The parasitic plant, dodder (Cuscuta sp.), is a problematic agricultural weed in cranberries in eastern Massachusetts. Dodder does not photosynthesize and produces no leaves, but instead derives its nutrients from host plants. With researchers at the UMass Cranberry Station, we are interested in determining the population structure of dodder species that attack cranberries. The student involved with this project will establish growth protocols for dodder in the lab, and experiment with suitable methods to extract DNA of sufficient quality for next-generation sequencing methods.

Global Invaders Project

Invasive species reduce biodiversity and are considered a major threat to ecosystems worldwide. Despite general knowledge of their widespread impacts, we still lack a consistent list of which species are invasive, where they have been studied, and what sorts of specific impacts have been identified. This information is critical for understanding the conditions that lead to invasion and informing effective monitoring and management.

Growth and development of plant roots

My laboratory is looking for an undergraduate research assistant. We study the mechanisms underlying plant growth, using roots as experimental material. We grow plants in the green house to collect seed, and we grow plants in the laboratory on agar medium in Petri dishes to characterize the roots. We are using a vareity of genetic and physiological approaches. The research assistant will help us on a basic level (making medium, harvesting seed) but also in a more specialized way, making various kinds of measurements on the roots through the microscope.

Mitosis lab coordinator

My lab studies how cells divide. We use mammalian tissue culture cells for our work. Current projects investigate how the spindle elongates in anaphase to accomplish chromosome segregation, how the mitotic spindle forms during early mitosis, and how molecular motors are regulated.

Plant Responses to Abiotic Stresses

The projects conducted in our lab are focused on gaining a greater understanding of how plants acclimate and adapt to environmental stresses. Using perennial grasses as our experimental system, we specifically investigate physiological mechanisms that allow plants to survive under extreme conditions, including drought, freezing and heat stresses. This is a unique opportunity for students not only to gain insight into basic biological processes, but also to extend this information and apply research results to solve real-world problems in plant biology.

The genetics of alkaloid production in tomatoes

A for-credit position is available at Caicedo Lab, Biology Department.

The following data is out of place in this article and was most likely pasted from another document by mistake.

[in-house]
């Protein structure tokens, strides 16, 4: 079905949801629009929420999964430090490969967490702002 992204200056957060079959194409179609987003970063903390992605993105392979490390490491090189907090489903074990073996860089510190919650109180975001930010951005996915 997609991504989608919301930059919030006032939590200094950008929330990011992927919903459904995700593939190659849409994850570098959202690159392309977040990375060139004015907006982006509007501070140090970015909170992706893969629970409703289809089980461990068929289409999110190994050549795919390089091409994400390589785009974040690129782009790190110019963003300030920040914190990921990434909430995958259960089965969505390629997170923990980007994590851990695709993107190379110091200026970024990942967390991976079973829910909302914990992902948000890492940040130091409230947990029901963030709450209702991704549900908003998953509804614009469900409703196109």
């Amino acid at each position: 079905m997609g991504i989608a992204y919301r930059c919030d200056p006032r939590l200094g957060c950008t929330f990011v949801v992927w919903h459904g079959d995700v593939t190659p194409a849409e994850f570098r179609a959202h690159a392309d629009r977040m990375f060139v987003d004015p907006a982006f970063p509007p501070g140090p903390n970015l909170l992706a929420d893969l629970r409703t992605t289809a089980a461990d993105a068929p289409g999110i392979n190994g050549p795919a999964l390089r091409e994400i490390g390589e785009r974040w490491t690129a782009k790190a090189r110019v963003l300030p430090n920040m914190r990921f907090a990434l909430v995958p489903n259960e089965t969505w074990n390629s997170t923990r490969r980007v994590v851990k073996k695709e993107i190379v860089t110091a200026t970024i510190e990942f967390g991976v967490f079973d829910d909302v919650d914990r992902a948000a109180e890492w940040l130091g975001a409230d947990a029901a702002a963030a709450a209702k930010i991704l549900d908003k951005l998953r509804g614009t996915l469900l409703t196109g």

Traits such as bitterness are linked to alkaloids in tomatoes. Through their anti-herbivory properties, some alkaloids are thought to increase resistance in tomatoes against pests. However, little is known about the genetic basis of alkaloid production in tomatoes. Thus, this project aims at finding the genetic basis of alkaloid production and changes in alkaloid content during domestication.

Undergraduate Biochemistry Researcher

Up to 2 undergraduate positions available. We will lose three invaluable seniors this year and looking to recruit up to two rising stars.

We are looking for self-driven students who have a strong interest in learning about Molecular Biology and Biochemistry techniques. No prior experience is needed, however, you should be willing to learn, bring a positive attitude and have a decent background in the Natural Sciences and in Mathematics.

Understanding snake-like body forms with 3D modelling

The Irschick lab at the University of Massachusetts at Amherst is looking for an undergraduate to continue our work on the evolution of snake-like body forms, such as found in skinks and other similar animals. This work is part of a broader NSF-funded project to examine the evolution of Philippine skinks and the general snake-like body form they use. The student will also be looking at larger snake-like forms, such as from larger snakes.

Vocal communication & song learning in birds

In the Podos Lab, we study a variety of questions related to vocal communication and singing behavior in songbirds. Right now, we're working with swamp sparrows in the lab to explore the process of song learning in males (those who sing to attract mates) and song preference development in females (those who assess songs when choosing a mate). These birds were collected last summer from local field sites, and have been raised in captivity over the past months.